All eyes are on the Supreme Court nomination of Neil Gorsuch, who is facing his second day of confirmation hearings. But Trump has 123 other federal judgeships to fill, because Senate Republicans blocked many of Obama’s nominees. We take a look at how a top official at the Federalist Society, named Leonard Leo, is playing a key role in helping Trump reshape the nation’s judicial landscape from behind the scenes. We speak with Pulitzer Prize-winning journalist Eric Lipton of The New York Times. He recently co-wrote a piece headlined "In Gorsuch, Conservative Activist Sees Test Case for Reshaping the Judiciary."
Supreme Court nominee Neil Gorsuch is heading back to Capitol Hill today for a second day of confirmation hearings. During Monday’s hearing, Democratic senators repeatedly criticized Gorsuch’s record, as well as their Republican counterparts for refusing to take up the nomination of President Obama’s pick, Merrick Garland, to replace the late Supreme Court Justice Antonin Scalia. Judge Neil Gorsuch has a long history of ruling against employees in cases involving federal race, sex, age, disability and political discrimination and retaliation claims. For more, we speak with Ian Millhiser, senior fellow at the Center for American Progress Action Fund and editor of ThinkProgress Justice. His recent piece is headlined "The Judge Gorsuch who spoke in the Senate today is nothing like the man who wrote his opinions."
In Burlington, Vermont, at least three prominent immigrant rights activists have been arrested in recent days. All three—Cesar Alex Carrillo, Enrique Balcazar and Zully Palacios—are leaders or members of the group Migrant Justice. Balcazar, who is known as Kike, serves on Vermont Attorney General T.J. Donovan’s immigration task force, which was created to respond to the Trump administration’s immigration policies. For more, we speak with Will Lambek, organizer with Migrant Justice.
On Thursday, a U.S. Reaper drone struck a gathering in a rebel-held village in Aleppo province, killing as many as 49 people. Monitoring groups say most of the dead were civilians who had gathered at a mosque to pray, while the Pentagon claims the gathering was a meeting of al-Qaeda members. The next day, 42 Somali refugees were gunned down by a helicopter gunship near the Yemen coast. Somalia accused Saudi Arabia of carrying out the strike. Eyewitness accounts suggest a U.S.-made Apache helicopter was used to carry out the deadly strike. For more, we speak with Samuel Oakford, investigative reporter for the journalistic project Airwars, who reports that the number of civilian casualties in U.S. airstrikes has been escalating since Donald Trump took office two months ago.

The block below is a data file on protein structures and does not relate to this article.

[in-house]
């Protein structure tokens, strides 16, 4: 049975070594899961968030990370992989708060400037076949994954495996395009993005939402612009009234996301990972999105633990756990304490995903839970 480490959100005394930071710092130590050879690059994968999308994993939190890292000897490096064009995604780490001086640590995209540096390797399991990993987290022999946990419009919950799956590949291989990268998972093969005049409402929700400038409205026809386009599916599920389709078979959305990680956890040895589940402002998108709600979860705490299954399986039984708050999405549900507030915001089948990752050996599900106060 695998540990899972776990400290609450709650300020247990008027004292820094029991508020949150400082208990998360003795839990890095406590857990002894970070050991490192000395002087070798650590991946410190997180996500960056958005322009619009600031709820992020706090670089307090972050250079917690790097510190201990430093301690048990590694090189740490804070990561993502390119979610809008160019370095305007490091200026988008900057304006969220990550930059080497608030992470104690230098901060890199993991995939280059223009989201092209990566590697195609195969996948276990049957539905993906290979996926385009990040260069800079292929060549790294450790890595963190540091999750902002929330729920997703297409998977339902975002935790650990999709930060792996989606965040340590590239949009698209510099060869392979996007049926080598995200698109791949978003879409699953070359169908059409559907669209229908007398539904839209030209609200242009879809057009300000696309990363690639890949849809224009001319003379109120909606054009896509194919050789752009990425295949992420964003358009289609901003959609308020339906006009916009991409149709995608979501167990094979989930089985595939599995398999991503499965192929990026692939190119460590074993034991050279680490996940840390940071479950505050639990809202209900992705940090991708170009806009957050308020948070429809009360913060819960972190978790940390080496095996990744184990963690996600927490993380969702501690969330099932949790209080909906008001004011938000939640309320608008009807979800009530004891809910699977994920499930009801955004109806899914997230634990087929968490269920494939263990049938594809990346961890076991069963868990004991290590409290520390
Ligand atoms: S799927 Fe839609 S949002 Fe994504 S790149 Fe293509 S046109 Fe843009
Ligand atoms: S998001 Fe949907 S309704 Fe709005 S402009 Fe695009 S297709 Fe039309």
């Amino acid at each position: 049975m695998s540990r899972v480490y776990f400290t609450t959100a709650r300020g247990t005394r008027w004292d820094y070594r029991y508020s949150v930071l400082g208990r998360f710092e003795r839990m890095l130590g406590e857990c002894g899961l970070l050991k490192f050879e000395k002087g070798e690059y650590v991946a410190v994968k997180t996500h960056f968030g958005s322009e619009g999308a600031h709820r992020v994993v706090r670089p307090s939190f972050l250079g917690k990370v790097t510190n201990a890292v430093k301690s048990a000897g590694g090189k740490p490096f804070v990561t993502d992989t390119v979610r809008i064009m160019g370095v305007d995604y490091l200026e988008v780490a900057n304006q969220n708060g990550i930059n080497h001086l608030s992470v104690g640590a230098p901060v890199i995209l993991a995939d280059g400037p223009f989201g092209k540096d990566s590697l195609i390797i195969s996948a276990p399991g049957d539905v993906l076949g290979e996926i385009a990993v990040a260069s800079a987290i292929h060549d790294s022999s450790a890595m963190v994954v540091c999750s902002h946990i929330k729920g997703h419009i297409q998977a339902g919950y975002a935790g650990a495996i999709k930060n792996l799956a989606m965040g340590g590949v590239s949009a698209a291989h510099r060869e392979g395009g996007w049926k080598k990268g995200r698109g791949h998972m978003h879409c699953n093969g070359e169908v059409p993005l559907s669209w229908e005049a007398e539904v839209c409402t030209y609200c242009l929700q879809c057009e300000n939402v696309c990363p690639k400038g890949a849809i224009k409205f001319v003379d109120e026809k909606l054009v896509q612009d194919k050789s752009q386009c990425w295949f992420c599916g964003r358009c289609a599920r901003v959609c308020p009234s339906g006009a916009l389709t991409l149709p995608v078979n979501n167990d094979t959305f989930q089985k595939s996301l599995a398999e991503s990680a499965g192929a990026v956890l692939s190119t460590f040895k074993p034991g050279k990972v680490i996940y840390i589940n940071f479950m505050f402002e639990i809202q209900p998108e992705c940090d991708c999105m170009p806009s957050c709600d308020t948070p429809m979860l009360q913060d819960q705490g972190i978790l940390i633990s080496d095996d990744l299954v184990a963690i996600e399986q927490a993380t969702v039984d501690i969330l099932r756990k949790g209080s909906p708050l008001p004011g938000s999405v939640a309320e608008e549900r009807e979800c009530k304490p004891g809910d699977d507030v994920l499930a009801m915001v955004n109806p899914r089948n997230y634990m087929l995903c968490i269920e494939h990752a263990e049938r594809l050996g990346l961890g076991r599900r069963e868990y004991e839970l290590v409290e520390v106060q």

As Neil Gorsuch begins his Supreme Court confirmation hearings, we look at his extreme right-wing political positions as a student at Columbia in the 1980s and speak with his former classmate, Jordan Kushner. While on campus, Gorsuch co-founded the right-wing campus newspaper the Federalist Paper. The Associated Press reports that in Gorsuch’s writing both for the Federalist Paper and the Columbia Daily Spectator, he criticized anti-apartheid protests, saying divestment could hurt the university’s endowment. He also criticized racial justice protests and black-led movements on campus, while he defended the Reagan administration during the Iran-Contra scandal.
As confirmation hearings begin for Neil Gorsuch, Trump’s nominee for the Supreme Court, we look at his record on voting rights and speak with Ari Berman, senior contributing writer for The Nation. His recent piece is headlined "In E-mails, Neil Gorsuch Praised a Leading Republican Activist Behind Voter Suppression Efforts."
Confirmation hearings begin today for Neil Gorsuch, President Trump’s pick to replace the late Justice Antonin Scalia on the Supreme Court. If confirmed by the Senate, Gorsuch would give conservatives a narrow 5-4 majority on the court. When he was first nominated, Gorsuch praised Antonin Scalia. As a judge on the 10th Circuit, Neil Gorsuch ruled in favor of Hobby Lobby in the case deciding whether the company could refuse to provide birth control coverage to employees as required by Obamacare. Judge Gorsuch also has a long history of ruling against employees in cases involving federal race, sex, age, disability and political discrimination and retaliation claims. For more, we speak with Fordham law professor Zephyr Teachout. She recently ran for a congressional seat in upstate New York. Her recent piece for The Washington Post is headlined "Neil Gorsuch sides with big business, big donors and big bosses."
Is President Donald Trump’s top counterterrorism adviser, Sebastian Gorka, a member of a Hungarian far-right, Nazi-allied group? We speak with reporter Larry Cohler-Esses, who first reported the allegations in The Forward, a leading Jewish American newspaper. The outlet reports members of the Vitézi Rend elite order confirmed Gorka took a lifelong oath of loyalty to the Hungarian far-right group, which is listed by the U.S. State Department as having been “under the direction of the Nazi Government of Germany” during World War II. Questions first emerged about Gorka’s ties to the group after the website LobeLog published photographs of Gorka wearing a Vitézi Rend medal on his lapel at a presidential inauguration ball on January 20. Gorka has denied reports of his involvement with the group, but if he is found to have failed to disclose this in his immigration application, it could make him inadmissible to the country under the Immigration and Nationality Act. The revelation comes as Jewish community centers and synagogues around the U.S. reported another wave of bomb threats over the weekend.